Sand Dropseed (Sporobolus cryptandrus) and Spike Dropseed (Sporobolus contractus)

Main Sources: Gould, Frank, 1951, Grasses of the Southwestern United States, Tucson: University of Arizona Press; Kearney, Thomas & Robert Peebles, et al, 1960, Arizona Flora, Berkeley: University of California Press; McClaran, Mitchel & Thomas Van Devender, 1995, The Desert Grassland, Tucson: University of Arizona Press; van Devender, Thomas & Mark Dimmitt, "Desert Grasses", in Phillips, Steven& Patricia Comus, eds., 2000, A Natural History of the Sonoran Desert, pp. 265-80, Arizona-Sonora Desert Museum Press, Tucson; Ruyle, George & Deborah Young, eds., 1997, Arizona Range Grasses, Tucson, University of Arizona College of Agriculture; Conservation Districts of SE Arizona, n.d., Grasses of Southeastern Arizona, USDA Field Guide.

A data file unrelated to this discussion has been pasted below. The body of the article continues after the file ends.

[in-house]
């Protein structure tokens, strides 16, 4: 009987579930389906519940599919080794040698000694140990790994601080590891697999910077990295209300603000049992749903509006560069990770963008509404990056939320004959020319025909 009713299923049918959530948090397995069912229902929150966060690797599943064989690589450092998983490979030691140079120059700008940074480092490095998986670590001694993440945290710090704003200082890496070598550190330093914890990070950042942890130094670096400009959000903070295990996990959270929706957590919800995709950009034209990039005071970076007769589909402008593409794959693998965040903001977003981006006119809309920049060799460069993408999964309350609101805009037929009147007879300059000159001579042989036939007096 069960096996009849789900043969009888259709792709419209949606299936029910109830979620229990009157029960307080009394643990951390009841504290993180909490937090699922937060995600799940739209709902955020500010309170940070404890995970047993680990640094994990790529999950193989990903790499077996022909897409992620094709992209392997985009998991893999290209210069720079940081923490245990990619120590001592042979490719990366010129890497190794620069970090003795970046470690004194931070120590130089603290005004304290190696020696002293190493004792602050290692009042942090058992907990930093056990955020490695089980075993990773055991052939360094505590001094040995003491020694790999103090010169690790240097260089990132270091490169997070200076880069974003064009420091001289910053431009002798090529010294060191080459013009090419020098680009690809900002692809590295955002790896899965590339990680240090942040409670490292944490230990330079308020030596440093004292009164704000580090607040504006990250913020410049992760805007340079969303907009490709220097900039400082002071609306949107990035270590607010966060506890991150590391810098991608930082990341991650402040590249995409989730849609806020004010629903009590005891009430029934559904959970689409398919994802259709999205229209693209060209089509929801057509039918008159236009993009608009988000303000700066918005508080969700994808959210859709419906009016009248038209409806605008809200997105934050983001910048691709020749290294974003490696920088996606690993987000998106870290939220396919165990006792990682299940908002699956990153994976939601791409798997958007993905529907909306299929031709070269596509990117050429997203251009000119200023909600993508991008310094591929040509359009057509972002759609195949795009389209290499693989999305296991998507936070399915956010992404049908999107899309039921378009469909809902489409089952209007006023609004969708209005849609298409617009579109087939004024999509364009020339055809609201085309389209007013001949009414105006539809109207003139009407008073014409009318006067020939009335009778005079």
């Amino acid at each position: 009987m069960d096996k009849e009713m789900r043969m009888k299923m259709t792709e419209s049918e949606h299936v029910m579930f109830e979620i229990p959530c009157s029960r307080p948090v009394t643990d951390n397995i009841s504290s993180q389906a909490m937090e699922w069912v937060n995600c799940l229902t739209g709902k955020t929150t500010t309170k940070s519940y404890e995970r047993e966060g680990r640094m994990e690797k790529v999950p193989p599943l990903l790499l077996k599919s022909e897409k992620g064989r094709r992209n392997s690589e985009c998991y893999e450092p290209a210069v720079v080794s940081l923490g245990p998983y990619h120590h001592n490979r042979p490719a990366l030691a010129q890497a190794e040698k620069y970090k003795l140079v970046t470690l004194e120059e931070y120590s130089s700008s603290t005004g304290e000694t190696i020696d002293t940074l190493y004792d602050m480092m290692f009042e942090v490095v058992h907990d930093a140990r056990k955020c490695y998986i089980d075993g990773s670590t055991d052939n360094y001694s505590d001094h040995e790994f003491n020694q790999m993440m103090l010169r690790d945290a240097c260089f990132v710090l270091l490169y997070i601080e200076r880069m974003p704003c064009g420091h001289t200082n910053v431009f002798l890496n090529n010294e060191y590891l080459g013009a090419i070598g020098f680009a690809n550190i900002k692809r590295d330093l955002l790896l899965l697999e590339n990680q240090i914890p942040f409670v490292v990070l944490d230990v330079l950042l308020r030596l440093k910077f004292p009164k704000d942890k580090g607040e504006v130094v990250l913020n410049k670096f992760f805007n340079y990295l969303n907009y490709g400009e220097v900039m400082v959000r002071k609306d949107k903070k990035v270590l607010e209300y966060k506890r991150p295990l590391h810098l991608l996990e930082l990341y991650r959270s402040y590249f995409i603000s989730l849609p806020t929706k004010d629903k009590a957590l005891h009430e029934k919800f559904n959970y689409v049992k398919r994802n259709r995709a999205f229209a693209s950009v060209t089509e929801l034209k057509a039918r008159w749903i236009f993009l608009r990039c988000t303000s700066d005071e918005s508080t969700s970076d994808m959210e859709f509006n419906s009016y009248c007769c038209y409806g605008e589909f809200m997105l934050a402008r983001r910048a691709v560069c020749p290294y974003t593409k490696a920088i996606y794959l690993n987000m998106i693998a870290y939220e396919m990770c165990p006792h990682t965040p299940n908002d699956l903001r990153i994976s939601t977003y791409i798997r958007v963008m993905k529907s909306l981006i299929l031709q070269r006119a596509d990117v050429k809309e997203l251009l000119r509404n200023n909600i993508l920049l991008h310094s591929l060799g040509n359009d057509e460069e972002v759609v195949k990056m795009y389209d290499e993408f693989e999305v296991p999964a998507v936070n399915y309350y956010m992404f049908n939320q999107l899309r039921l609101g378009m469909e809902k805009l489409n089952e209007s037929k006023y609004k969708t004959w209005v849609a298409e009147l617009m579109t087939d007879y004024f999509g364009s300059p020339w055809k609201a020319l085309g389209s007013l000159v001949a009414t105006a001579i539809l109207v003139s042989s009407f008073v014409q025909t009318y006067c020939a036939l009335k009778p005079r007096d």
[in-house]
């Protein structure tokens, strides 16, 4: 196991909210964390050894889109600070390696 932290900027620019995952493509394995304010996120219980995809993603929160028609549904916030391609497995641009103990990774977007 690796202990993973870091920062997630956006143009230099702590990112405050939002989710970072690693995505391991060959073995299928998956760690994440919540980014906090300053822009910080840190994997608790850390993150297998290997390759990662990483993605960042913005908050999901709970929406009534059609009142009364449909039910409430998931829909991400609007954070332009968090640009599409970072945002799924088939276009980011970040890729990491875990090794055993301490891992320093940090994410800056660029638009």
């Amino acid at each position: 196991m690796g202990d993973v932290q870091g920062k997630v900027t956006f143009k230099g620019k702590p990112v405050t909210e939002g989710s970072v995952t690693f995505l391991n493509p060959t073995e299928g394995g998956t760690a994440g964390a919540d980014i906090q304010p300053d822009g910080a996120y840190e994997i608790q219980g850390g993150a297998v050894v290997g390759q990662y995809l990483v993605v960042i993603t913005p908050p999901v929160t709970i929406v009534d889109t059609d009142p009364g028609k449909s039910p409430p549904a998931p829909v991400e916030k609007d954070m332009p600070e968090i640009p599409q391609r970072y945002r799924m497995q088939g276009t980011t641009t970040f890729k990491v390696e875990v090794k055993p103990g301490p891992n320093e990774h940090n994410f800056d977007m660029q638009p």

The image above shows the contrast between these two closely related grasses: the inflorescence of the Sand Dropseed is on the left and the Spike Dropseed on the right. The Sand Dropseed inflorescence is open and spreading at its upper portion (for a close-up, click here), while the Spike Dropseed inflorescence is dense and contracted (for a close-up, click here).

A stand of Spike Dropseed, growing in Lower Hot Springs Canyon upstream from the Windmill in September 2004, is shown below:

The Dropseeds are warm-season perennial bunchgrasses that grow from 1.5 to 4 feet tall. The stems of these grasses are "leafy with a ring of stiff, short white hairs at the collar of the leaf sheaths and leaf blade." (USDA Field Guide p. 35)

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